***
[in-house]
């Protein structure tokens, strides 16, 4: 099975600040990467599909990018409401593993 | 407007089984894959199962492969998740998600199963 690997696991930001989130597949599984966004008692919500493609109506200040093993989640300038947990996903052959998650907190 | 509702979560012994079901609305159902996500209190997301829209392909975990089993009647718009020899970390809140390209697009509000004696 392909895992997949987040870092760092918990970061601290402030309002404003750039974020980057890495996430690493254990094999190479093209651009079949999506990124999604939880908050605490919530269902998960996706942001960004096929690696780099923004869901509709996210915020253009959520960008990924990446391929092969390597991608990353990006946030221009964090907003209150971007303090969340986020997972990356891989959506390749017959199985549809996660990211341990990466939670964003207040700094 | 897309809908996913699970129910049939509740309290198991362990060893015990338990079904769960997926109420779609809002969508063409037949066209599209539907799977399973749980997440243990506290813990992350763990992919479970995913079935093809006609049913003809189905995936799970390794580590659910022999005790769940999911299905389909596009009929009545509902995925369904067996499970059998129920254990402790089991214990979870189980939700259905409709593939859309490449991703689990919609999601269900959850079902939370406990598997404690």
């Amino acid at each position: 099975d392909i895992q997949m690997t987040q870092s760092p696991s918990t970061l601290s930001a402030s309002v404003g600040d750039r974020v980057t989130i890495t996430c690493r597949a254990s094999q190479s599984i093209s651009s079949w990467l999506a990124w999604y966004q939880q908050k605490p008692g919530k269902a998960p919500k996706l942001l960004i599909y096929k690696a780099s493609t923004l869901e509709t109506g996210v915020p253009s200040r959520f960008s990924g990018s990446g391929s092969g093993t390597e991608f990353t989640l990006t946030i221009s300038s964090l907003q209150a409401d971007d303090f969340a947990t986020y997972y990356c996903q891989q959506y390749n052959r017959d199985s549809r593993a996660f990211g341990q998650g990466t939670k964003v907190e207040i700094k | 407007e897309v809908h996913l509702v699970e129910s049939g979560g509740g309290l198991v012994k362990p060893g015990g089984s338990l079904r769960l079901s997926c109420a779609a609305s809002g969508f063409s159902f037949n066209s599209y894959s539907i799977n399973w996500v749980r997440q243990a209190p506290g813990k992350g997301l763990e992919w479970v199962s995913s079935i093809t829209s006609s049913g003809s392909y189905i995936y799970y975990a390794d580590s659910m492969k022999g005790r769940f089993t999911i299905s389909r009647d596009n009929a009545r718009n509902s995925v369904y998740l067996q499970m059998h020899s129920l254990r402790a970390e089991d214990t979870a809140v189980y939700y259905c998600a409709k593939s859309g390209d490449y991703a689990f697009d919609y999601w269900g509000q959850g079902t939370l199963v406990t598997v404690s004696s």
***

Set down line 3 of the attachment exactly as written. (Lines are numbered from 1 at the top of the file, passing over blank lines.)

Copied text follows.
């Amino acid at each position: 099975d392909i895992q997949m690997t987040q870092s760092p696991s918990t970061l601290s930001a402030s309002v404003g600040d750039r974020v980057t989130i890495t996430c690493r597949a254990s094999q190479s599984i093209s651009s079949w990467l999506a990124w999604y966004q939880q908050k605490p008692g919530k269902a998960p919500k996706l942001l960004i599909y096929k690696a780099s493609t923004l869901e509709t109506g996210v915020p253009s200040r959520f960008s990924g990018s990446g391929s092969g093993t390597e991608f990353t989640l990006t946030i221009s300038s964090l907003q209150a409401d971007d303090f969340a947990t986020y997972y990356c996903q891989q959506y390749n052959r017959d199985s549809r593993a996660f990211g341990q998650g990466t939670k964003v907190e207040i700094k | 407007e897309v809908h996913l509702v699970e129910s049939g979560g509740g309290l198991v012994k362990p060893g015990g089984s338990l079904r769960l079901s997926c109420a779609a609305s809002g969508f063409s159902f037949n066209s599209y894959s539907i799977n399973w996500v749980r997440q243990a209190p506290g813990k992350g997301l763990e992919w479970v199962s995913s079935i093809t829209s006609s049913g003809s392909y189905i995936y799970y975990a390794d580590s659910m492969k022999g005790r769940f089993t999911i299905s389909r009647d596009n009929a009545r718009n509902s995925v369904y998740l067996q499970m059998h020899s129920l254990r402790a970390e089991d214990t979870a809140v189980y939700y259905c998600a409709k593939s859309g390209d490449y991703a689990f697009d919609y999601w269900g509000q959850g079902t939370l199963v406990t598997v404690s004696s």